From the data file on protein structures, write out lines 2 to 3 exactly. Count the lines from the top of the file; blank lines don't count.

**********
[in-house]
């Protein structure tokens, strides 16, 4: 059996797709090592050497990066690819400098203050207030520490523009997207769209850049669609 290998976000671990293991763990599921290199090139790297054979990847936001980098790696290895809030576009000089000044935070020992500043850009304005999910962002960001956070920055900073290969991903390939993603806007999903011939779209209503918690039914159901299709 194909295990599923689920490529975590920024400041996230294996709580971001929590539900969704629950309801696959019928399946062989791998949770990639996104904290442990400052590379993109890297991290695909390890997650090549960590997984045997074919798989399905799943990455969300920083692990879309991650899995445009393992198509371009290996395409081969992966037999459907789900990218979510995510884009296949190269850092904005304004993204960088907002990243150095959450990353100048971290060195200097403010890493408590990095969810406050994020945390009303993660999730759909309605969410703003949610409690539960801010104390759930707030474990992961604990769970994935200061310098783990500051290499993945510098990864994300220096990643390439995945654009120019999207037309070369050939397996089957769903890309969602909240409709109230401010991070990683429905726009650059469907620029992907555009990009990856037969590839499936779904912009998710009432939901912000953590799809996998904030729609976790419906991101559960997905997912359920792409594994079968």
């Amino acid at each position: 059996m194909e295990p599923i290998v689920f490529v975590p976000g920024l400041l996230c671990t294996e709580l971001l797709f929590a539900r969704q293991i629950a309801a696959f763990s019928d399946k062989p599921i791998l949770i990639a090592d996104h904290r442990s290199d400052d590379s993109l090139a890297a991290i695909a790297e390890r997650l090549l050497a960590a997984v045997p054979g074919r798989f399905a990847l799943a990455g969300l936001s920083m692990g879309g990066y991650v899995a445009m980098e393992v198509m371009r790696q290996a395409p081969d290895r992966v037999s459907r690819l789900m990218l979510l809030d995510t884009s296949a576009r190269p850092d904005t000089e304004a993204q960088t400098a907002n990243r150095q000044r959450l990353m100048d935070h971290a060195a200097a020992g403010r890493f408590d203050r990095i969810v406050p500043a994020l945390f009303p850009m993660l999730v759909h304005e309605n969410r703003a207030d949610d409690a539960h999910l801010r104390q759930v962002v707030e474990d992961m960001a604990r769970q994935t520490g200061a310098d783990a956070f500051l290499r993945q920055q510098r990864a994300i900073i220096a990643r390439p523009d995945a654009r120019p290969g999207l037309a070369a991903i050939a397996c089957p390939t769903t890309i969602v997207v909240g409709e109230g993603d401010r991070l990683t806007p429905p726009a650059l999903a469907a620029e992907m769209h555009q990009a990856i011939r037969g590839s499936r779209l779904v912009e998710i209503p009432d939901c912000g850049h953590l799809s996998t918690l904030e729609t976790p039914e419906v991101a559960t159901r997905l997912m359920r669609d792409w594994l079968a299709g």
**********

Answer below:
């Protein structure tokens, strides 16, 4: 059996797709090592050497990066690819400098203050207030520490523009997207769209850049669609 290998976000671990293991763990599921290199090139790297054979990847936001980098790696290895809030576009000089000044935070020992500043850009304005999910962002960001956070920055900073290969991903390939993603806007999903011939779209209503918690039914159901299709 194909295990599923689920490529975590920024400041996230294996709580971001929590539900969704629950309801696959019928399946062989791998949770990639996104904290442990400052590379993109890297991290695909390890997650090549960590997984045997074919798989399905799943990455969300920083692990879309991650899995445009393992198509371009290996395409081969992966037999459907789900990218979510995510884009296949190269850092904005304004993204960088907002990243150095959450990353100048971290060195200097403010890493408590990095969810406050994020945390009303993660999730759909309605969410703003949610409690539960801010104390759930707030474990992961604990769970994935200061310098783990500051290499993945510098990864994300220096990643390439995945654009120019999207037309070369050939397996089957769903890309969602909240409709109230401010991070990683429905726009650059469907620029992907555009990009990856037969590839499936779904912009998710009432939901912000953590799809996998904030729609976790419906991101559960997905997912359920792409594994079968």
């Amino acid at each position: 059996m194909e295990p599923i290998v689920f490529v975590p976000g920024l400041l996230c671990t294996e709580l971001l797709f929590a539900r969704q293991i629950a309801a696959f763990s019928d399946k062989p599921i791998l949770i990639a090592d996104h904290r442990s290199d400052d590379s993109l090139a890297a991290i695909a790297e390890r997650l090549l050497a960590a997984v045997p054979g074919r798989f399905a990847l799943a990455g969300l936001s920083m692990g879309g990066y991650v899995a445009m980098e393992v198509m371009r790696q290996a395409p081969d290895r992966v037999s459907r690819l789900m990218l979510l809030d995510t884009s296949a576009r190269p850092d904005t000089e304004a993204q960088t400098a907002n990243r150095q000044r959450l990353m100048d935070h971290a060195a200097a020992g403010r890493f408590d203050r990095i969810v406050p500043a994020l945390f009303p850009m993660l999730v759909h304005e309605n969410r703003a207030d949610d409690a539960h999910l801010r104390q759930v962002v707030e474990d992961m960001a604990r769970q994935t520490g200061a310098d783990a956070f500051l290499r993945q920055q510098r990864a994300i900073i220096a990643r390439p523009d995945a654009r120019p290969g999207l037309a070369a991903i050939a397996c089957p390939t769903t890309i969602v997207v909240g409709e109230g993603d401010r991070l990683t806007p429905p726009a650059l999903a469907a620029e992907m769209h555009q990009a990856i011939r037969g590839s499936r779209l779904v912009e998710i209503p009432d939901c912000g850049h953590l799809s996998t918690l904030e729609t976790p039914e419906v991101a559960t159901r997905l997912m359920r669609d792409w594994l079968a299709g």